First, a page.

"And Nick, I basically consider him as like my soulmate. When we first met, I thought, is he like my number one romantic soulmate?! But he wasn’t, he was my musical soulmate..."
Karen O is cool as fuck. Fitting then that she should pen a record about how the planet should follow suit.
Released in September of 2022 Cool It Down (Secretly Canadian), Yeah Yeah Yeahs' first new album since 2013’s Mosquito sees the band back with a bunch of songs so flippin’ good, they only reinforce just how much we missed them these past 9 years. Their joyful reunion does however give us the perfect excuse to celebrate the record in our Albums of the Year 2022 list, a fitting tribute to one of the 21st century's most alluring bands.
We caught up with Karen to chat comebacks, friendship and calling the shots.
Making music as a band again after 9 years… how did it feel being back in front of the fans?
It was kinda like a mixed bag of thrilling and more deeply emotional moments. Little bit terrifying at the very beginning, having gone through Covid, you know I wasn’t sure if it was gonna get me…! All those things made it an unusual experience. The overarching feeling was like a joyful reunion.
Cool It Down explores some really important themes. There’s a whole new generation to speak to with this record - how much did that play a part during the writing and recording process?
It was more of an afterthought in a way! When we start a record, especially after a decade of not writing, it’s a pretty unconscious/subconscious process. There’s so much uncertainty of what’s gonna happen and we’ve changed so much - are we even gonna be on the same page? Is what we write gonna sound corny?! You know? So I’d say luckily we were consumed more with the artistic process than being too aware of our audience.
How much of a cathartic experience was writing Cool It Down, compared with earlier work - do you find it more so as you get older?
Because of the state of the world I've drawn some comparisons. The world Yeah Yeah Yeahs was born into was a pretty turbulent one (9/11, 2001) and so, you know, I think at that moment in time when we were just babies too, it really felt like the world could end any day and so there’s such a high stake steering towards the birth of the band. The songs we were writing back then didn’t have much to do with that really, but 20 years later, there’s a similar feeling of turbulence and high stakes and the world ending any day. So there are parallels and I think basically the themes that we are writing about now are more distilled from what’s happening in our lives and we wanted to be able to express that, not just for us, but for everyone who is feeling this.
How would you best describe the friendship you share with Brian (Chase) and Nick (Zinner) and how central is that to the music that you make together?
I’ve known Brian since I was 17, we met in college and stuff and when you’ve known someone for over 20 years and been through so much with them, it really does feel like family. And Nick, I basically consider him as like, my soulmate. When we first met, I thought is he like my number one romantic soulmate?! But he wasn’t, he was my musical soulmate and there’s been just as much turbulence as if it were a romantic one. But it’s mellowed out these last years and it now reminds me of a brother/sister relationship, I feel like we’re twins! We usually check in with each other, the highs and lows, whatever’s going on with each other. We’re sounding boards, we commiserate.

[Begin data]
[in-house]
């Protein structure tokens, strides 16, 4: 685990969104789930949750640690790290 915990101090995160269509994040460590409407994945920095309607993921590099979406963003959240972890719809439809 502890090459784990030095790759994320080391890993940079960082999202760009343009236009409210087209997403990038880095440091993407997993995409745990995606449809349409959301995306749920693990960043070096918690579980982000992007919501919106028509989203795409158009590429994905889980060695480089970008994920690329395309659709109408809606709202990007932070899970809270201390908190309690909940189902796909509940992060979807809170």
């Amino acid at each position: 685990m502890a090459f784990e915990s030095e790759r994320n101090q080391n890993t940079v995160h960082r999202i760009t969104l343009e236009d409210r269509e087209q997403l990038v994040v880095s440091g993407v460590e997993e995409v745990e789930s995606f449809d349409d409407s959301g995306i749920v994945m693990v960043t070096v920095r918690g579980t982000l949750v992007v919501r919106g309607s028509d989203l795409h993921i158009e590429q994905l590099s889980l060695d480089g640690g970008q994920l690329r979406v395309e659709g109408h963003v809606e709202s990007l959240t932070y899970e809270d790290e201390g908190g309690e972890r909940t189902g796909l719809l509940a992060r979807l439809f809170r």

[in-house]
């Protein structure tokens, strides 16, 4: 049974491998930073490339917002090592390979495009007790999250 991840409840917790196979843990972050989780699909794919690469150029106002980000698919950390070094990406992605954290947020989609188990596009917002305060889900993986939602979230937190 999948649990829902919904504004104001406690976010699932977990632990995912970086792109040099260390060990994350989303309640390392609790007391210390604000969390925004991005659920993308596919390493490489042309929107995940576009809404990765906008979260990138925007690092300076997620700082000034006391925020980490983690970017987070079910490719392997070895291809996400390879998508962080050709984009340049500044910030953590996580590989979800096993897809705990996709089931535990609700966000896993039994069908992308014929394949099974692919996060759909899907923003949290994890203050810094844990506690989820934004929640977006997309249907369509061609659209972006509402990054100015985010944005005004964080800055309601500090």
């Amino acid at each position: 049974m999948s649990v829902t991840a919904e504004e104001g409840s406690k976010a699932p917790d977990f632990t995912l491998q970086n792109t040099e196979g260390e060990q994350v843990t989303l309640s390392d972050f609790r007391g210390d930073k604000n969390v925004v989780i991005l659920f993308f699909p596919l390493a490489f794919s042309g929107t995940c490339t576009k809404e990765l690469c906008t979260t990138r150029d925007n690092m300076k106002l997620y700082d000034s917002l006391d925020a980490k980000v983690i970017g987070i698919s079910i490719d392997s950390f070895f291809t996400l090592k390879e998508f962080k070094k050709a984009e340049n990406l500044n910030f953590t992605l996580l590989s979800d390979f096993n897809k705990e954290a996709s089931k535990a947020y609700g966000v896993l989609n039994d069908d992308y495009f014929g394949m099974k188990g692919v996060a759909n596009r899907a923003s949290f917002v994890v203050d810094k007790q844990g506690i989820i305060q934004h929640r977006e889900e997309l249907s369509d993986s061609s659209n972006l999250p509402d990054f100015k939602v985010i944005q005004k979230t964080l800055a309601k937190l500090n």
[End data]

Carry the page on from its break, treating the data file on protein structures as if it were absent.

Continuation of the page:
I read the excellent Rolling Stone piece that you did with Michelle (Zauner) of Japanese Breakfast and felt it was so insightful. So I wondered, based on your experiences coming up, particularly as a woman in a very male-centric scene, if you could give one piece of advice on self-care to young artists today, what that would be?
Self-care is misperceived as weakness and it’s absolutely the opposite, it’s strength. Especially when you are a front person in a band or a woman among a lot of men, there’s a vital misconception that you have to push through no matter what, even if it’s demolishing you and I think that’s kind of the wrong attitude to have. I was speaking to Maggie Rogers at an event a couple days ago and there's this moment in Meet Me In The Bathroom, in the film and also the book, where I talk about how I cancelled a bunch of tour dates because it was killing me and we weren’t able to focus on finishing our debut record. That was so controversial and I was a real pariah because of it! My understanding was that the record is gonna last forever and we can put the shows back on sale when we are ready for them, but if we are touring incessantly then we won’t be able to make this album as good as it can be and I was being destroyed in the process. And Maggie was saying that that decision that I had broadcasted was one of the most important things that she had taken in and learnt about her own career and was a game-changer for her, just to know that you could prioritise and not have to be towed along by forces that are bigger than you, that you can call the shots.
Yeah Yeah Yeahs - Cool It Down
Rough Trade Exclusive Cornetto blue vinyl.
At just eight tracks in length, the first new album from the esteemed indie rockers since 2013 needed to pack a punch. Thankfully, it does so and then some. Although the Indie Sleaze resurgence is fully on trend for 2022, Yeah Yeah Yeahs have been wearing cool their entire career. And as Lizzy Goodman gears up for the release of her long-anticipated documentary exploring the book of the same name, it couldn't be a better time to re-appreciate the magnetic trio’s mastery with the enlivened grooves of Cool It Down. Bassier? Yeah. Grander? Yeah. On repeat? Hell yeah.